New Testament Professors at GTS Teach about the “Jesus’ Wife” Papyrus Fragment

Deirdre Good and Katherine Shaner, General Seminary’s professors of New Testament, are offering teaching about a fourth-century fragment of a papyrus codex, written in the Coptic language, that includes an electrifying sentence suggesting that Christians in the late second century believed Jesus had been married.

The teaching will include a webinar, open to anyone, on Tuesday evening, September 25, at 7:30 p.m. EDT. “A Conversation about the Gospel of Jesus’ Wife” will be an informal presentation about the papyrus fragment that was newly unveiled this week by Professor Karen L. King of Harvard Divinity School at a Coptic Congress in Rome. To register for the webinar, click here.

The papyrus fragment is tiny, just eight lines in front and six lines in back. The fragment includes the words “Jesus said to them, ‘My wife….” and also indicates this woman would become a disciple. The text raises many questions about what early Christians believed about Jesus and his relationship with a woman named Mariam. “The fragment is intriguing both for what it says and for what it does not say,” notes Prof. Good. She has written an article for Episcopal Café that offers a translation of the recto of the fragmentary Coptic text, line by line, in English. The article also offers scholarly commentary on the text and a description of the academic setting for Prof. King’s announcement of the discovery. Early evidence indicates the fragment is genuine and not a forgery.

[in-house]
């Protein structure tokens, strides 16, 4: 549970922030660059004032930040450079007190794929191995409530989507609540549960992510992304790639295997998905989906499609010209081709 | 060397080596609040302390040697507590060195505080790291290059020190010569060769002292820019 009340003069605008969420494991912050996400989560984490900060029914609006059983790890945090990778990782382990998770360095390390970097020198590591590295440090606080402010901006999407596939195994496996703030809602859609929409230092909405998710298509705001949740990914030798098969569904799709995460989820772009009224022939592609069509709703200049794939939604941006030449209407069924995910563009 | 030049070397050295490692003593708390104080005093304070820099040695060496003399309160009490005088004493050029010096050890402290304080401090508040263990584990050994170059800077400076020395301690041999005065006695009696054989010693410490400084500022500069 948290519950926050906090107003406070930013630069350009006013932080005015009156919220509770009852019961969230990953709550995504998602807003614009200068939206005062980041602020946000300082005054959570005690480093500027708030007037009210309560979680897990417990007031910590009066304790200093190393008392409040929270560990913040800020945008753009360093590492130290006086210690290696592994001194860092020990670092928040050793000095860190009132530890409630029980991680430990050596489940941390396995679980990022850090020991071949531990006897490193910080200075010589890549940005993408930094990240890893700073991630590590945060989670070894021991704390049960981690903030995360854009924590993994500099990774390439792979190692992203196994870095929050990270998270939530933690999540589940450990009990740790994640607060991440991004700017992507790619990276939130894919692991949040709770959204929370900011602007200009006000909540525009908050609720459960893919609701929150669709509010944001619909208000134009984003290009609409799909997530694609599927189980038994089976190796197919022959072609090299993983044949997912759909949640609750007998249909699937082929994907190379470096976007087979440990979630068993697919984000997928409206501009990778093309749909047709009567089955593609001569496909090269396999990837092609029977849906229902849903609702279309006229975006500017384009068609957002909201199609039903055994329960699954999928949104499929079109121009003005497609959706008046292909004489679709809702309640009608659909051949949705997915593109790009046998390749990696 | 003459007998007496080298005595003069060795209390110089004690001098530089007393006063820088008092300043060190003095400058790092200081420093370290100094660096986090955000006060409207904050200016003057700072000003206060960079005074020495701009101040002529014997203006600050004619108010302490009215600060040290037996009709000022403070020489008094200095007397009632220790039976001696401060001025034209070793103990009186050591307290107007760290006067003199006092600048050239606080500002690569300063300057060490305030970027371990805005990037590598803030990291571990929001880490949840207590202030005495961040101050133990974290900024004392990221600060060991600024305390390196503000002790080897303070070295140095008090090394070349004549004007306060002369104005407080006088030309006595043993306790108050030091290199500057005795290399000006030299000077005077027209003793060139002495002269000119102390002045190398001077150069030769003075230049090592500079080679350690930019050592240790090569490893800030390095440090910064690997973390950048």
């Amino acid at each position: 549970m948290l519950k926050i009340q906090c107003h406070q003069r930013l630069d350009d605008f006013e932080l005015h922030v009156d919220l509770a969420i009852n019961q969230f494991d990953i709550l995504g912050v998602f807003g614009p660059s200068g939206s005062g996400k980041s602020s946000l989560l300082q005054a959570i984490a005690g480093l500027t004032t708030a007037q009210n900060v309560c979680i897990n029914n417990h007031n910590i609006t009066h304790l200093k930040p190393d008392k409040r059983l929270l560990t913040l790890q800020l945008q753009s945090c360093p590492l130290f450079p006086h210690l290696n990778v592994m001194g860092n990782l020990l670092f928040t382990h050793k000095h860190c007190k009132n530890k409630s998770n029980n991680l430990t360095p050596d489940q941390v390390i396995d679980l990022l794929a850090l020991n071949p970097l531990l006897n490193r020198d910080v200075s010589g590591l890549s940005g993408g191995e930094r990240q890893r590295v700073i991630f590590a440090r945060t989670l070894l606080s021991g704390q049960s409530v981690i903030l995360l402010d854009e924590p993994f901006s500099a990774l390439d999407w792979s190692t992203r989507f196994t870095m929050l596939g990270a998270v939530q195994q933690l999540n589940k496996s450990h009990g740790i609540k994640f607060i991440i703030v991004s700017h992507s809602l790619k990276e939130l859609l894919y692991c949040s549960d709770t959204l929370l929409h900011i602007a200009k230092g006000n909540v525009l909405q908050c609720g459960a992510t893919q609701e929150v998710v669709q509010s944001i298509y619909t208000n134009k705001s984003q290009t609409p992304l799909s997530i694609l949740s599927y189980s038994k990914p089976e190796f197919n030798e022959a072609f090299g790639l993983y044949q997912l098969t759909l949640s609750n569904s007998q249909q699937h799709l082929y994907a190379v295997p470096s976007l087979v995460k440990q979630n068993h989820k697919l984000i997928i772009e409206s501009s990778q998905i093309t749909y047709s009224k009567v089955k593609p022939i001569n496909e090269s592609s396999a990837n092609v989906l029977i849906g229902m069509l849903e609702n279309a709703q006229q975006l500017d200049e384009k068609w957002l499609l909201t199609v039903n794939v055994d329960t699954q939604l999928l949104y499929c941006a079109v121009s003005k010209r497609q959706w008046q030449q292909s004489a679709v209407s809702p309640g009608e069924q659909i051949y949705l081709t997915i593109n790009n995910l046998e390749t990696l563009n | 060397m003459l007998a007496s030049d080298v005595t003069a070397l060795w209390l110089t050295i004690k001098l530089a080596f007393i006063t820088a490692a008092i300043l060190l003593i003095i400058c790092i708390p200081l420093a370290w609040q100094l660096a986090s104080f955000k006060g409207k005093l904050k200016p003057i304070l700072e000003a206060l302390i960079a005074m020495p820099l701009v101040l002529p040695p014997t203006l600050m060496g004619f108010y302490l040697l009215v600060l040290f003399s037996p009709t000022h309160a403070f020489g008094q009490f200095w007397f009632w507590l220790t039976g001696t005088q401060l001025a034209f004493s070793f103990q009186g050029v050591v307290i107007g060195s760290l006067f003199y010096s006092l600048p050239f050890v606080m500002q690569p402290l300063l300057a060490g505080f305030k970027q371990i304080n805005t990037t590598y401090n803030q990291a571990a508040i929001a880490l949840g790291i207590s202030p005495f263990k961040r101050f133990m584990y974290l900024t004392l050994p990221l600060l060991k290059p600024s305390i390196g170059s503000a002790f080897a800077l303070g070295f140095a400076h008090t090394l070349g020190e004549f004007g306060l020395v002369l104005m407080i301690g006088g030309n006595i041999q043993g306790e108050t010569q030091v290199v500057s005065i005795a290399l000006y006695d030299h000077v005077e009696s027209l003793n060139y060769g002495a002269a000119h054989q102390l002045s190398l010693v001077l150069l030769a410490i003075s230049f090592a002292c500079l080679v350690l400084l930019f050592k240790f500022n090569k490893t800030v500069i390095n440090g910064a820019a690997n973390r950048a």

Prof. Shaner transcribes in red the black text of the original fragment translated as “she will be able to be my disciple.”

In her Coptic language class on Thursday, Prof. Shaner used the seminary’s state-of-the-art Promethean technology to magnify and closely examine the papyrus fragment and the evidence of authenticity. She and her students observed the broken strokes of the scribe’s pen, the variation of bold and faded ink, and the blotches of ink in crevices of the fragment. “This is not calligraphy, and the scribe did not have a good pen. This is an everyday text,” Prof. Shaner noted. “Scholars do think this is a piece of ancient writing, even though questions about provenance still remain.”

The class will spend the next weeks translating and commentating on the fragment. “We still don’t know which venue we’ll pursue for sharing our work, but we will definitely share it once it’s done,” she said.

Professor Shaner has prepared a FAQ about the fragment. Download it here.